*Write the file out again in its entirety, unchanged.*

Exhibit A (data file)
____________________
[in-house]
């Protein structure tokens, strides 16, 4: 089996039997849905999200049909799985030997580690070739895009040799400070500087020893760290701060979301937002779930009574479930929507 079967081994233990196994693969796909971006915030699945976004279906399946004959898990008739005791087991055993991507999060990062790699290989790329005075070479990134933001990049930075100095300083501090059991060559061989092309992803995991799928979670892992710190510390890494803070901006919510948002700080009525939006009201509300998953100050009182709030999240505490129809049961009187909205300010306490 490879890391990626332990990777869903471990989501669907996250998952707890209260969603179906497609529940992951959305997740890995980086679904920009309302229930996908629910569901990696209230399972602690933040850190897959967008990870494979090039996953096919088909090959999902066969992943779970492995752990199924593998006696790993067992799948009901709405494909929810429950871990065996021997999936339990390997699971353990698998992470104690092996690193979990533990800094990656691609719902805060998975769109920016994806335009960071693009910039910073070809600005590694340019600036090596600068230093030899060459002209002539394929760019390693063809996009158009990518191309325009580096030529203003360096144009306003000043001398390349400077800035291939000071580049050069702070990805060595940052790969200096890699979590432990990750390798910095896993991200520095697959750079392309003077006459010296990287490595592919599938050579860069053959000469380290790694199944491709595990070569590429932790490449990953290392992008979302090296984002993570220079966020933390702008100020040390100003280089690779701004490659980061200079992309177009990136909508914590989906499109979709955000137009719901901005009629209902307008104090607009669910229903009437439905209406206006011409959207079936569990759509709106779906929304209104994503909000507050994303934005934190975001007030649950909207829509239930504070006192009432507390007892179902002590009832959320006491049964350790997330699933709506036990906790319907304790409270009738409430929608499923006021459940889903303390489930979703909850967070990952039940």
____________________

[in-house]
């Protein structure tokens, strides 16, 4: 089996039997849905999200049909799985030997580690070739895009040799400070500087020893760290701060979301937002779930009574479930929507 079967081994233990196994693969796909971006915030699945976004279906399946004959898990008739005791087991055993991507999060990062790699290989790329005075070479990134933001990049930075100095300083501090059991060559061989092309992803995991799928979670892992710190510390890494803070901006919510948002700080009525939006009201509300998953100050009182709030999240505490129809049961009187909205300010306490 490879890391990626332990990777869903471990989501669907996250998952707890209260969603179906497609529940992951959305997740890995980086679904920009309302229930996908629910569901990696209230399972602690933040850190897959967008990870494979090039996953096919088909090959999902066969992943779970492995752990199924593998006696790993067992799948009901709405494909929810429950871990065996021997999936339990390997699971353990698998992470104690092996690193979990533990800094990656691609719902805060998975769109920016994806335009960071693009910039910073070809600005590694340019600036090596600068230093030899060459002209002539394929760019390693063809996009158009990518191309325009580096030529203003360096144009306003000043001398390349400077800035291939000071580049050069702070990805060595940052790969200096890699979590432990990750390798910095896993991200520095697959750079392309003077006459010296990287490595592919599938050579860069053959000469380290790694199944491709595990070569590429932790490449990953290392992008979302090296984002993570220079966020933390702008100020040390100003280089690779701004490659980061200079992309177009990136909508914590989906499109979709955000137009719901901005009629209902307008104090607009669910229903009437439905209406206006011409959207079936569990759509709106779906929304209104994503909000507050994303934005934190975001007030649950909207829509239930504070006192009432507390007892179902002590009832959320006491049964350790997330699933709506036990906790319907304790409270009738409430929608499923006021459940889903303390489930979703909850967070990952039940």